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Mitt Romney And Rick Santorum's Bizarre February Boxing Match

First Posted: 02/29/2012 11:48 am Updated: 02/29/2012 12:19 pm

WASHINGTON -- It's a leap year, which means Mitt Romney and Rick Santorum will have to live one more day in February 2012, a month they'd both like to forget.

The two presidential candidates battled each other every day for most of the month. And while they beat up on each other plenty, the month may be best remembered for how it turned into a contest of who could punch themselves in the face more often.

For former Massachusetts Gov. Romney, the miscues were behavioral, springing out of an inability to connect with voters. For former Sen. Santorum (R-Pa.) they were rhetorical, coming from a habit of talking about his deeply held beliefs in controversial and provocative language.

Romney said things that reinforced his image as an awkward person who is so wealthy that he cannot relate to everyday folk -- and cannot generate enthusiasm within his own party as a result.

Santorum said things that sometimes excited the GOP base, but that either confused, misled or angered a wider audience. Some of his comments touched on issues worthy of debate, such as how to interpret the First Amendment. But he erred by saying things in an unhelpful and needlessly hyperbolic way. The Wall Street Journal's editorial board on Wednesday deemed it a lack of "political maturity."

The remarkable thing in February was how Romney and Santorum alternated screwups as if they were in a bizarre boxing match. One could not let a verbal gaffe by the other go without responding in kind. Not all of the flare ups were their fault or within their control. But all together, it created quite a spectacle that damaged both candidates.

On Feb. 8, one day after his huge wins in Minnesota, Colorado and Missouri, Santorum launched a salvo against President Obama on the issue of religion, claiming that the White House is "taking faith and crushing it."

Two days later, on Feb. 10, Romney told the Conservative Political Action Conference that he was "severely conservative," a term that was not in his prepared remarks.

But that same day, Santorum said on CNN that he had misgivings about women in "frontline combat positions" because of "emotions that are involved."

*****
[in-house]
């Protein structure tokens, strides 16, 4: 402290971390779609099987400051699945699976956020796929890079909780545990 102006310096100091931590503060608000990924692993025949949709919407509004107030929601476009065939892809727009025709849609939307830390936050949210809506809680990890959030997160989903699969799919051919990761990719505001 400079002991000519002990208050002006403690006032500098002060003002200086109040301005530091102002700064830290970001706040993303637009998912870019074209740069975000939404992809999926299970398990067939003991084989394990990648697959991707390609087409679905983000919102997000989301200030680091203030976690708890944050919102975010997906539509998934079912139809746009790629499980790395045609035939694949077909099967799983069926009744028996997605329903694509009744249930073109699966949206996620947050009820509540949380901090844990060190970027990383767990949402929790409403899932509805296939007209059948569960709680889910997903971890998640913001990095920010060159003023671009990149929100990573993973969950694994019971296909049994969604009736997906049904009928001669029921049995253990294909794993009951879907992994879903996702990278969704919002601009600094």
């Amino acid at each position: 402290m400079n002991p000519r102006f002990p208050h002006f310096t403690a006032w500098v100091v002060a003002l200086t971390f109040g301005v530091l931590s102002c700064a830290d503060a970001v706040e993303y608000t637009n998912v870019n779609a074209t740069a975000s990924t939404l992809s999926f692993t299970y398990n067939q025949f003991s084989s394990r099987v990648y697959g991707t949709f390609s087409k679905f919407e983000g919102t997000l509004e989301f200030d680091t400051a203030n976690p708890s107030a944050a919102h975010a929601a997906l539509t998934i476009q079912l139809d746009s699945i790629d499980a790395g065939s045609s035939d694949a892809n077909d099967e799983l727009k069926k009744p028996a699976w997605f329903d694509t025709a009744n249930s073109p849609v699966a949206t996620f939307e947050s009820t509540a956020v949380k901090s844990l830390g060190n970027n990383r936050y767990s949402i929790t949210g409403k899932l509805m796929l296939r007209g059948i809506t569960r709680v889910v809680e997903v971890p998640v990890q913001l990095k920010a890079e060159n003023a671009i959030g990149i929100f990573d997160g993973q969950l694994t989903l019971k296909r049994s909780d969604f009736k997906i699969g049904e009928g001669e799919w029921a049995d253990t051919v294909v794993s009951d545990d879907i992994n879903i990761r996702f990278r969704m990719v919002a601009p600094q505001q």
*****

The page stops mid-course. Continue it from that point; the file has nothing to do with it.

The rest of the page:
On Feb. 12, Santorum's appearance on NBC's "Meet the Press" generated headlines about past comments that he considers contraception "not okay." Even though Santorum said on the show Sunday that he would not ban contraception as president and that he was not focusing his campaign on social issues, that was what drew the most attention.

But on Feb. 16, Romney's goofiness showed up again, when he talked about how the trees in Michigan were "the right height." The American Federation of State, County and Municipal Employees immediately turned the video into an ad comparing Romney to a character in the movie "Anchorman."

Santorum struck back again two days later on Feb. 18, charging that Obama's Christian faith was based on a "phony theology." And then three days later, one week out from the Arizona and Michigan primaries, The Drudge Report dredged up comments by Santorum from 2008 about how "Satan has his sights on the United States of America."

Romney was not about to let Santorum end things there. Three days after the Satan story came to light, Romney went to Ford Field in downtown Detroit on Feb. 24, to deliver a speech on tax reform that contained few new details. He said his wife drives "a few Cadillacs." And the speech itself was overshadowed by press coverage that, fair or not, focused on the image of thousands of empty seats in the stadium surrounding Romney as he spoke to 1,000 or so folks on the football field.

The frequency with which Romney and Santorum tripped themselves up increased as they got closer to the primary on Tuesday. On Saturday, Feb. 25, Santorum responded to Romney's Ford Field fiasco by calling the president a "snob" for saying that most Americans should go to college.

The next morning, Romney went to the Daytona 500 and told reporters he didn't know much about NASCAR but did have "some great friends who are NASCAR team owners."

Around the same time, Santorum was on ABC's "This Week," doubling down on comments he made last fall that he wanted to "throw up" when he read President John F. Kennedy's 1960 speech on the separation of church and state.

The two candidates spent primary day on Tuesday cleaning up after themselves. Romney admitted he was hurting himself with his comments and pledged to do better, and Santorum said he wished he had not made the comment about throwing up.

But the month was a case study in why the Republican party is less than thrilled about its prospects for defeating the incumbent president in November. Its candidates are generally in line with each other on major policy issues, but keep getting in the way of their own messages.

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